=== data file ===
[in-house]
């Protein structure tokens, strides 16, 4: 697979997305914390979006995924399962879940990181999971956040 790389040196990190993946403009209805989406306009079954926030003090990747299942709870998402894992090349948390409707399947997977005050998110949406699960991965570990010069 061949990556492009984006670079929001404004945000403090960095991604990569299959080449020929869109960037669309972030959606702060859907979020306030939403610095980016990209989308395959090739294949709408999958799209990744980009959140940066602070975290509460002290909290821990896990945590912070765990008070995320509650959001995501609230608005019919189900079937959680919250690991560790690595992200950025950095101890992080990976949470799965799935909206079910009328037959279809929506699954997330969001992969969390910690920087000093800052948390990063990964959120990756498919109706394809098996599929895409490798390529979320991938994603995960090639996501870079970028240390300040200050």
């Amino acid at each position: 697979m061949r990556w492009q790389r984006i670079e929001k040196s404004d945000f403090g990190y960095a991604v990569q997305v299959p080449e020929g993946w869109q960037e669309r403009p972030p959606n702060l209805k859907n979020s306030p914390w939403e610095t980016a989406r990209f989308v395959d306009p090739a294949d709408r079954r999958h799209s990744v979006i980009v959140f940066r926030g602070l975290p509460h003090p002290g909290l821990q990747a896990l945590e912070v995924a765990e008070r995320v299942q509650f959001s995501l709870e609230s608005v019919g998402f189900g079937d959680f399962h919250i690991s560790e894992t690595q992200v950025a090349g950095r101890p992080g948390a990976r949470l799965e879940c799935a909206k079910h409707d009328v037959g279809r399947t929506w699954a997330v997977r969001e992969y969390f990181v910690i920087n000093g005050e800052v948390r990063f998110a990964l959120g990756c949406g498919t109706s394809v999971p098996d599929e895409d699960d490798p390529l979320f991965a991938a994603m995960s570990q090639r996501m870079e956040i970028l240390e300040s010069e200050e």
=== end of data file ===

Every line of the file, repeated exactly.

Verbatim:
[in-house]
């Protein structure tokens, strides 16, 4: 697979997305914390979006995924399962879940990181999971956040 790389040196990190993946403009209805989406306009079954926030003090990747299942709870998402894992090349948390409707399947997977005050998110949406699960991965570990010069 061949990556492009984006670079929001404004945000403090960095991604990569299959080449020929869109960037669309972030959606702060859907979020306030939403610095980016990209989308395959090739294949709408999958799209990744980009959140940066602070975290509460002290909290821990896990945590912070765990008070995320509650959001995501609230608005019919189900079937959680919250690991560790690595992200950025950095101890992080990976949470799965799935909206079910009328037959279809929506699954997330969001992969969390910690920087000093800052948390990063990964959120990756498919109706394809098996599929895409490798390529979320991938994603995960090639996501870079970028240390300040200050």
């Amino acid at each position: 697979m061949r990556w492009q790389r984006i670079e929001k040196s404004d945000f403090g990190y960095a991604v990569q997305v299959p080449e020929g993946w869109q960037e669309r403009p972030p959606n702060l209805k859907n979020s306030p914390w939403e610095t980016a989406r990209f989308v395959d306009p090739a294949d709408r079954r999958h799209s990744v979006i980009v959140f940066r926030g602070l975290p509460h003090p002290g909290l821990q990747a896990l945590e912070v995924a765990e008070r995320v299942q509650f959001s995501l709870e609230s608005v019919g998402f189900g079937d959680f399962h919250i690991s560790e894992t690595q992200v950025a090349g950095r101890p992080g948390a990976r949470l799965e879940c799935a909206k079910h409707d009328v037959g279809r399947t929506w699954a997330v997977r969001e992969y969390f990181v910690i920087n000093g005050e800052v948390r990063f998110a990964l959120g990756c949406g498919t109706s394809v999971p098996d599929e895409d699960d490798p390529l979320f991965a991938a994603m995960s570990q090639r996501m870079e956040i970028l240390e300040s010069e200050e």